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Doody's Review ServiceReviewer: Darrell A Owens, DNP (University of Washington School of Nursing)
Description: This reference for providers caring for people at the end of life addresses both hospice and palliative care issues and includes updates of the 2002 edition.
Purpose: The purpose is to offer solution-oriented coverage of real-world issues and challenges that arise daily for clinicians caring for people with life-limiting illnesses and conditions. This book is one of many recently published on the topic. Given the increasing age of the population, and the shortage of trained palliative care providers, the objectives are worthy.
Audience: The authors identify physicians and other clinicians as the audience, but the content does not support this statement. Throughout the book, the authors refer only to physicians when discussing directing care of the terminally ill, implying that only physicians perform certain tasks, such as prescribing medications and therapies and directing hospice care. There is no discussion or mention of the role of the nurse practitioner, a provider who in over 20 states practices independently, many in hospice and palliative care settings. The authors of the book are certainly credible authorities, but the title does not appropriately reflect that this is a book written primarily by physicians for physicians. A more appropriate title would be End-of-Life Care: A Practical Guide for Physicians.
Features: The book covers a range of topics included in the majority of hospice and palliative care references. The sections on pain and symptom management are basic but accurate and consistent with evidence-based practice. The sections on special populations and diversity are well written, and help to differentiate this book from others on the topic. The study/learning questions at the end of each chapter make this book an excellent resource for both faculty who wish to test knowledge, and individual learners who wish to assess their own learning. It is unfortunate that the book completely disregards the role of nurse practitioners in the care of patients at the end of life.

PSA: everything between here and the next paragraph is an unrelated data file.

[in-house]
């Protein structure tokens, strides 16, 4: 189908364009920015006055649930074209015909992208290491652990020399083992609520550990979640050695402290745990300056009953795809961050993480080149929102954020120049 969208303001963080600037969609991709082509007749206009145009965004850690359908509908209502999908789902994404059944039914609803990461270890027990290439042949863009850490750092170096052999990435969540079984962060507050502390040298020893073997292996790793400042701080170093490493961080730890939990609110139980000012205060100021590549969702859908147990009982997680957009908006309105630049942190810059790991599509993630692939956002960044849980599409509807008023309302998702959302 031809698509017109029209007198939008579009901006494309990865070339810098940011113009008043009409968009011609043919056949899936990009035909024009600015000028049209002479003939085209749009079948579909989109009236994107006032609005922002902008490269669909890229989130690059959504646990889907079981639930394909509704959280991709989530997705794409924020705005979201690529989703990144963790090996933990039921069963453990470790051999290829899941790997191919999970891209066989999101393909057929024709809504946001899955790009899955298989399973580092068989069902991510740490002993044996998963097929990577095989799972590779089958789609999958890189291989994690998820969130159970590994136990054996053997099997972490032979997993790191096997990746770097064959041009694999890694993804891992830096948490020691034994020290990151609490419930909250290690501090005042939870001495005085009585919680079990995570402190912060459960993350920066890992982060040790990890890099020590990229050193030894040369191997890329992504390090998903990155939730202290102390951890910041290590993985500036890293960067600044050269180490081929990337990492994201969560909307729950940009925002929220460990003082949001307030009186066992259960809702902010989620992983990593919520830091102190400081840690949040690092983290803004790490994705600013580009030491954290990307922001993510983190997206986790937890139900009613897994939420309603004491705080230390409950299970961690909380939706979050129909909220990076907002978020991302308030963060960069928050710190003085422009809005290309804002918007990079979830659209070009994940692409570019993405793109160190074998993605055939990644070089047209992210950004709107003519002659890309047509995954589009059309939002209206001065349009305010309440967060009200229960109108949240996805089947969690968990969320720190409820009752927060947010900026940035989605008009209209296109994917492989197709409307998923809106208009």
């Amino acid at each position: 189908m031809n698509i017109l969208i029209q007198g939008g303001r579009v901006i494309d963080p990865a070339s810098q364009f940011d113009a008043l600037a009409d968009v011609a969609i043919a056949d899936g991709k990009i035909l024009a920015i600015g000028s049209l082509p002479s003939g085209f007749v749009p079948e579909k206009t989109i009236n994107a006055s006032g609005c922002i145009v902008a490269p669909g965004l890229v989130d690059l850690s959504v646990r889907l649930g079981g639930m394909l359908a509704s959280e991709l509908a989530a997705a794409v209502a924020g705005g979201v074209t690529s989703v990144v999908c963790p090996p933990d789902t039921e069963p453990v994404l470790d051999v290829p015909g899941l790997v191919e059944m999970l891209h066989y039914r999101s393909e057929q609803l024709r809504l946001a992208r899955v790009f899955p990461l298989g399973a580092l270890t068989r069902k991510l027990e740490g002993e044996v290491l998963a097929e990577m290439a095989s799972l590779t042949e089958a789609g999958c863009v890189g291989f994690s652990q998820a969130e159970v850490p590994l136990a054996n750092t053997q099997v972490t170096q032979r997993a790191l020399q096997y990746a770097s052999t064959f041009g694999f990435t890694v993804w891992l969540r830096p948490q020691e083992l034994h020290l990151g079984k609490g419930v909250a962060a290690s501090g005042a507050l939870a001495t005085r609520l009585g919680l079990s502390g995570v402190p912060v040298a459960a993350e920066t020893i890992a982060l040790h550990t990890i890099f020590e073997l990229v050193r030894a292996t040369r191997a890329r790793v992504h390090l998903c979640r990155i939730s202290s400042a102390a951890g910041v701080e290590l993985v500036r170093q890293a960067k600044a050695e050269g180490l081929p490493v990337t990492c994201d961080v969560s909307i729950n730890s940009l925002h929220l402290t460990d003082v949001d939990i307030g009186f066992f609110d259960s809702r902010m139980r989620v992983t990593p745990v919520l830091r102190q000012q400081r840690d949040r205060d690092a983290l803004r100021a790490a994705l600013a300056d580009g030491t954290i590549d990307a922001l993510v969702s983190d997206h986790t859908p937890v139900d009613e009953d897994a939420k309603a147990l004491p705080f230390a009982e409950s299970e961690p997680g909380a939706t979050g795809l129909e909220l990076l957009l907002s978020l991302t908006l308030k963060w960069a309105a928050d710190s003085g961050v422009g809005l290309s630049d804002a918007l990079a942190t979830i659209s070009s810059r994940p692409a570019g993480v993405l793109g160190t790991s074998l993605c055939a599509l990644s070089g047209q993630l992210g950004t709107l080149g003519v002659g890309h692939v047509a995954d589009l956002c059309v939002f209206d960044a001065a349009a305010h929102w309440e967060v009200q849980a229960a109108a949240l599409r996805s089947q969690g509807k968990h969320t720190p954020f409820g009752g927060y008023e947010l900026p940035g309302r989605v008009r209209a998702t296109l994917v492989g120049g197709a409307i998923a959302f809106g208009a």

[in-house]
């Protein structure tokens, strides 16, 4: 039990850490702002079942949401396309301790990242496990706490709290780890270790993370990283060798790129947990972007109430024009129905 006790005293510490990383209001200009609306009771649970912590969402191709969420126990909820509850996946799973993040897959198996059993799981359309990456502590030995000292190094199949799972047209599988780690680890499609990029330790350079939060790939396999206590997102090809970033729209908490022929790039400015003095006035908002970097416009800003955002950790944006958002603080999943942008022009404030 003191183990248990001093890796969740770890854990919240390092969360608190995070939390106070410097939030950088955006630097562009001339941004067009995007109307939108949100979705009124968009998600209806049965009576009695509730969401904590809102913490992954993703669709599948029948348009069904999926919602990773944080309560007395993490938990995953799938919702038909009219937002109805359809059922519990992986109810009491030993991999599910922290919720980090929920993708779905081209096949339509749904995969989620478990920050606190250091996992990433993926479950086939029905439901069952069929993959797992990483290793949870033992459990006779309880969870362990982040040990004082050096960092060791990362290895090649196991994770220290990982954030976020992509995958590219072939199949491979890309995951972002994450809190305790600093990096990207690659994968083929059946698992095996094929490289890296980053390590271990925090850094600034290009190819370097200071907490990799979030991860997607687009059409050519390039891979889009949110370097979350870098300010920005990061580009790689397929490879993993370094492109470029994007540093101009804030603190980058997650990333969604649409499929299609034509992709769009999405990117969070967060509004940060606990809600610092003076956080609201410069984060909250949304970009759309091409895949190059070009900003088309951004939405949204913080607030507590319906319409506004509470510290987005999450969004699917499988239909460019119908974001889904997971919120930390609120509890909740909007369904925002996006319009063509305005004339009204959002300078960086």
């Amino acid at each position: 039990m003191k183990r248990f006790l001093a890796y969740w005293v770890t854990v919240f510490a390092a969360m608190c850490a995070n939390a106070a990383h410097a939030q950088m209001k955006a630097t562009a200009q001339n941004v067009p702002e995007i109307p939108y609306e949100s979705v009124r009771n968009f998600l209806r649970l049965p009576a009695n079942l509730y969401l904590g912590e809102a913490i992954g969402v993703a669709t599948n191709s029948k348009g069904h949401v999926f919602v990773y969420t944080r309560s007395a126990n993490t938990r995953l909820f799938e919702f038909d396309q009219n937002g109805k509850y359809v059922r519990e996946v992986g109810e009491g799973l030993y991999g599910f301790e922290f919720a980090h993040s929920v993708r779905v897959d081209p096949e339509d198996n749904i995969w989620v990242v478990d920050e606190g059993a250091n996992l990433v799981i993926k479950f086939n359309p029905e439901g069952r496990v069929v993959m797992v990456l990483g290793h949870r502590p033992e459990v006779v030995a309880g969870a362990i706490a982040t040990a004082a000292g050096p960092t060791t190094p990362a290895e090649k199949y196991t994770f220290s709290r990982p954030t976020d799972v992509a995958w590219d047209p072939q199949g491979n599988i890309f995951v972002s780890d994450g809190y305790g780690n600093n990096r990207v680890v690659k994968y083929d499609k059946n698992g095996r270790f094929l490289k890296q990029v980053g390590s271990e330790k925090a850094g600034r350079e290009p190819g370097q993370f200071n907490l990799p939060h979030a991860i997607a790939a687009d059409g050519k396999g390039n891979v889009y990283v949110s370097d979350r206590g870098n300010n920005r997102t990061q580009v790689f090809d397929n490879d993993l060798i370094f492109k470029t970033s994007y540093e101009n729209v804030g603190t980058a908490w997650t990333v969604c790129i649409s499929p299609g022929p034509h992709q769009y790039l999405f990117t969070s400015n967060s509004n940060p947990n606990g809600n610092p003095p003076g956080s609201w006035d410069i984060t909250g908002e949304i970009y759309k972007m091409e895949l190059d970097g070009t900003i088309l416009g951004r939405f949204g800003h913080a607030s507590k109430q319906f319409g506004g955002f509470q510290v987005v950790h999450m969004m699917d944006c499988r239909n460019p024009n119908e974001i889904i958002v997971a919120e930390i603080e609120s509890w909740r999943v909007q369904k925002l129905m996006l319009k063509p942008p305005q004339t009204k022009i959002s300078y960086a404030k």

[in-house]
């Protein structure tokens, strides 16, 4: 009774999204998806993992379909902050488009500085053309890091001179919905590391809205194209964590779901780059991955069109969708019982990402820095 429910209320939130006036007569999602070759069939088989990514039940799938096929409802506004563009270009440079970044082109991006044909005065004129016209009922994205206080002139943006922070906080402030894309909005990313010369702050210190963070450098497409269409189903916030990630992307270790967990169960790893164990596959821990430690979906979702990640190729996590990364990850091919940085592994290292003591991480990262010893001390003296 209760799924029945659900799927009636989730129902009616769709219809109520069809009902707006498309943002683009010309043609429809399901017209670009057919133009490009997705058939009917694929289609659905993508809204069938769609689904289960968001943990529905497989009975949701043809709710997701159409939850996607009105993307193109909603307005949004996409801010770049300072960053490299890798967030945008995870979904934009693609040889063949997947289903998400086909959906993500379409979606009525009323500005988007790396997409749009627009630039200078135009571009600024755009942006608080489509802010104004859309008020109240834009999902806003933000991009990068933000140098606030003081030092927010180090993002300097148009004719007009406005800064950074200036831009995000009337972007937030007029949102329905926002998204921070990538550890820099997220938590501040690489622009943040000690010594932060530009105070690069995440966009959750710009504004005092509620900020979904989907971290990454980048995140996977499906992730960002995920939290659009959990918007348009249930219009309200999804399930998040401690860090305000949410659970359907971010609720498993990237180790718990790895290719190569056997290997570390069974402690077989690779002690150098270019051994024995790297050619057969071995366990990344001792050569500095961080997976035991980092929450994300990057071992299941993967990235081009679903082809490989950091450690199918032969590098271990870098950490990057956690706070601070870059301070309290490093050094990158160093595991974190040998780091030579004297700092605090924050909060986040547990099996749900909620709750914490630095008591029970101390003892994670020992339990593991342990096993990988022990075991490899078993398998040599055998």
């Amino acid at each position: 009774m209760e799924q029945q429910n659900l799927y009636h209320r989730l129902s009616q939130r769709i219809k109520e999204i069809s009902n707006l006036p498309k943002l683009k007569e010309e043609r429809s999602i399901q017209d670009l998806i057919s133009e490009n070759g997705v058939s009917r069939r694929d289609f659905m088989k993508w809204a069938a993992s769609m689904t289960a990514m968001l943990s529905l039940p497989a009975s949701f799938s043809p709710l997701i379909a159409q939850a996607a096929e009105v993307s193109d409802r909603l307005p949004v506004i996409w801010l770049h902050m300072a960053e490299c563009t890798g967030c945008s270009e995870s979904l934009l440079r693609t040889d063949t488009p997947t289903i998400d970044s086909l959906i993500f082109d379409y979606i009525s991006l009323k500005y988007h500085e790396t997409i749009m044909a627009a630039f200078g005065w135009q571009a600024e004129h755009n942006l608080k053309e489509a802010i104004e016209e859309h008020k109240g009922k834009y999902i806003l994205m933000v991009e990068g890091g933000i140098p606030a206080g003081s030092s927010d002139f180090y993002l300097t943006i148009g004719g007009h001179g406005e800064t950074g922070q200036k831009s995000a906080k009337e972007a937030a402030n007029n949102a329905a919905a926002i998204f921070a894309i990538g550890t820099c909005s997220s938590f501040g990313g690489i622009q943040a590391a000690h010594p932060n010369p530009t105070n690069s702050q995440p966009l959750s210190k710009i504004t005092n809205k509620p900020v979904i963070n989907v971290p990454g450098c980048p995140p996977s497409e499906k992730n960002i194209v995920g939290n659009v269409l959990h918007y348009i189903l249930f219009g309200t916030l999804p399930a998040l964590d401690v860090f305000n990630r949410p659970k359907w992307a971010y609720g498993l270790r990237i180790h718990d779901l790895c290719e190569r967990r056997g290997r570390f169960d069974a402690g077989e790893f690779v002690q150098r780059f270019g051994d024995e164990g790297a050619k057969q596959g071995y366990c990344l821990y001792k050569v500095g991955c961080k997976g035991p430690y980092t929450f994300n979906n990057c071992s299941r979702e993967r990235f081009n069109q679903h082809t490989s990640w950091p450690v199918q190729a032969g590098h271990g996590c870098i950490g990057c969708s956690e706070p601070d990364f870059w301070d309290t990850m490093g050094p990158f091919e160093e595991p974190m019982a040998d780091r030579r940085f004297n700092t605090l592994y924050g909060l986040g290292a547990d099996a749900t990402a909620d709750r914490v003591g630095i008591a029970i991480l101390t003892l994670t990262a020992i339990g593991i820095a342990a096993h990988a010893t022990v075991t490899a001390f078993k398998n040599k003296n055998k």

Assessment: The book is well written and easy to read. But for the questions at the end of each chapter, it is very similar to other books in the field. There are books with far greater detail that better represent the interdisciplinary nature of palliative care (versus the physician-dominated focus presented in this book). There are, however, books that lack the comprehensive nature of this one. If a reader found the first edition useful, then it is certainly worth replacing it with this update. Other readers are encouraged to explore the many books on care at the end of life, before making a selection and purchase suitable for their needs.